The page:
Make solar cells, it's like buttering bread


Make solar cells, it's like buttering bread

2-Phenylethylammonium lead iodide-based 2D films produce 3D formamidinium lead iodide films by cation exchange. Credit: Act lab / University of Groningen

Formamidinium lead iodide is a very good material for photovoltaic cells, but obtaining the correct stable crystalline structure is a challenge. The techniques developed so far have given poor results. However, scientists from the University of Groningen, led by Professor of Photophysics and Optoelectronics Maria Antonietta Act, have cracked it with the help of a blade and d & # 's 39, a soaking solution. The results were published in the journal Nanoscale March 15, 2019.

Lead iodide formamidinium (FAPbI3) is a perovskite, a crystal with a distinctive structure. Perovskites are named after a mineral whose chemical formula is ABX3. In an idealized cubic unit cell, the X position is occupied by anions forming an octahedron with a central cation in position B, while the angles of the cube are occupied by the cations of position A (see illustration).

Industrial production

"This formamidinium lead iodide material has very good characteristics, but the formamidinium ion in position A causes instability of the structure," explains Loi. Three-dimensional films made from this material are most often found to be a mixture of a photoactive phase and a photoactive phase, the latter being detrimental to the final application. Law has thus awarded him his doctorate Sampson Adjokatse, student, is working to find a solution.

After testing possible strategies, he found one that worked well. "And more importantly, one that is scalable and could be used for industrial production," said Law. After all, solar cells must be produced in large panels and it is very important to find an efficient and economical technique. Adjokatse began with another perovskite, in which formamidinium was replaced by a larger molecule of 2 phenylethylammonium, and formed a two-dimensional perovskite. This material was deposited as a thin film using the technique of "scrape", related to techniques widely used in industrial processes such as printing.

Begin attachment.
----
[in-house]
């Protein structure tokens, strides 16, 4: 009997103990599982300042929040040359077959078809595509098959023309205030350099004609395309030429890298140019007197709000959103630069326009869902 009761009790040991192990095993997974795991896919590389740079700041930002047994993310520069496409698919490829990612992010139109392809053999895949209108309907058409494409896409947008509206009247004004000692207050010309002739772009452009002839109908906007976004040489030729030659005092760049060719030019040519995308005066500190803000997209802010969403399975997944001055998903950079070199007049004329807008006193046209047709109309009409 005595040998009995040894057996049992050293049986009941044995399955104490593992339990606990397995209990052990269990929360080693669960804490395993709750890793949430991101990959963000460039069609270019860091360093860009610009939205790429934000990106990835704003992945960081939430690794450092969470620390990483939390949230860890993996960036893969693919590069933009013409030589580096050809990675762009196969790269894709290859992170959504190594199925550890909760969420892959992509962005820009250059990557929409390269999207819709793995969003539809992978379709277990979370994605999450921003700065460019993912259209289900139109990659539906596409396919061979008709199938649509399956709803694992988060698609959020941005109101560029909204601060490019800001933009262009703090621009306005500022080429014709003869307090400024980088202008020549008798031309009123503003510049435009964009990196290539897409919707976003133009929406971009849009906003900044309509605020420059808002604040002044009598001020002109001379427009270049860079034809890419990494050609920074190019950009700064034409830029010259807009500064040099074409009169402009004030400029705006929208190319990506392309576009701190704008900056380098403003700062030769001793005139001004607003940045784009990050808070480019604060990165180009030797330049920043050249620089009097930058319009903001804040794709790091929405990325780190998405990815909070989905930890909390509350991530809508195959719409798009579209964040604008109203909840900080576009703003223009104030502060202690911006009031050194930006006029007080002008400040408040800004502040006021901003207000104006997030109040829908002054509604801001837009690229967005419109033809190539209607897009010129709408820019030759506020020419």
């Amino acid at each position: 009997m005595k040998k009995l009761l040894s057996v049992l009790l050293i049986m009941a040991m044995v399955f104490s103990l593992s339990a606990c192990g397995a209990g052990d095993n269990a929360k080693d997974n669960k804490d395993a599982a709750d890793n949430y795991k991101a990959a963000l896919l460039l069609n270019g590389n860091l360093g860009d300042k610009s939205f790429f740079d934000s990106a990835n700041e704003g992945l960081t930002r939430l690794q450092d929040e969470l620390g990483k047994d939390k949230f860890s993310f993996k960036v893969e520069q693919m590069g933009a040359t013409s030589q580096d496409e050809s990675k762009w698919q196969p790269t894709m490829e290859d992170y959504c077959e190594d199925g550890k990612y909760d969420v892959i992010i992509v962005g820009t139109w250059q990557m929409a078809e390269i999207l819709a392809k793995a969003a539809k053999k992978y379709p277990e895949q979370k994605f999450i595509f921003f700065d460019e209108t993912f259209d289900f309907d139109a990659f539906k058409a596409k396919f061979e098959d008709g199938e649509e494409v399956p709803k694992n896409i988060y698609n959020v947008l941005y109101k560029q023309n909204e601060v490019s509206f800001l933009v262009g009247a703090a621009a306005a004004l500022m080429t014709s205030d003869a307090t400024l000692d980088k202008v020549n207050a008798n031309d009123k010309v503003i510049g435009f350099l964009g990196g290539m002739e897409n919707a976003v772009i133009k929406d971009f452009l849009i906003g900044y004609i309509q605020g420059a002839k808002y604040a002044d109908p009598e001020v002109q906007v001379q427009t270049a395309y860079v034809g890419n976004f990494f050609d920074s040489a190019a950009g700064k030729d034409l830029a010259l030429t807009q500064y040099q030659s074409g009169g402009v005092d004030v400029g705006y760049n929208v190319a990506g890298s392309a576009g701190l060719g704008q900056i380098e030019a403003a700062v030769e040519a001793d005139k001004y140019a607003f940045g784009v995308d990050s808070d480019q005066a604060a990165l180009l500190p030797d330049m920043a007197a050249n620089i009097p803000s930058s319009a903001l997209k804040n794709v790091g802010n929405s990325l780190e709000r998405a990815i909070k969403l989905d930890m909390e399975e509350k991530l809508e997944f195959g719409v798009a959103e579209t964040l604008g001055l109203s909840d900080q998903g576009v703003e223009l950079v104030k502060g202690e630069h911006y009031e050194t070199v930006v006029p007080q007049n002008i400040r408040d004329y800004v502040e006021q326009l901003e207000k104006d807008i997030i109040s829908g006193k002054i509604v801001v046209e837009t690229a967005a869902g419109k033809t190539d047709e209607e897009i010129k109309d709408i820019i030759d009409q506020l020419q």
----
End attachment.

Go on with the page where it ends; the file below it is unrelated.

"Basically, you spread the material on a substrate with the help of a blade," Adjokatse explains. The blade can be adjusted to produce a film of about 500 nanometers in thickness, creating the 2D perovskite layer. "The important point is that these films are very smooth with large crystalline domains up to 15 micrometers," Adjokatse explains. Smooth 2D films of 2-phenylethylammonium lead iodide were used as a matrix to produce 3-D lead iodide formamidinium films.

This was done by dipping the 2D film into a solution containing formamidinium iodide. This resulted in the growth of a 3D film by "cation exchange", "where formamidinium replaced 2-phenylethylammonium". According to Mr. Law, this means that we now have a method of producing high quality films for perovskite solar cells using a scalable technique on an industrial scale. "

Explore further:
Researchers develop a more efficient and less costly method of manufacturing perovskite solar cells

More information:
Sampson Adjokatse et al, Large-scale fabrication of high quality crystalline and stable FAPbI3 thin films by combining scrap coating and cation exchange reaction, Nanoscale (2019). DOI: 10.1039 / C8NR10267H

Journal reference:

Provided by:
University of Groningen


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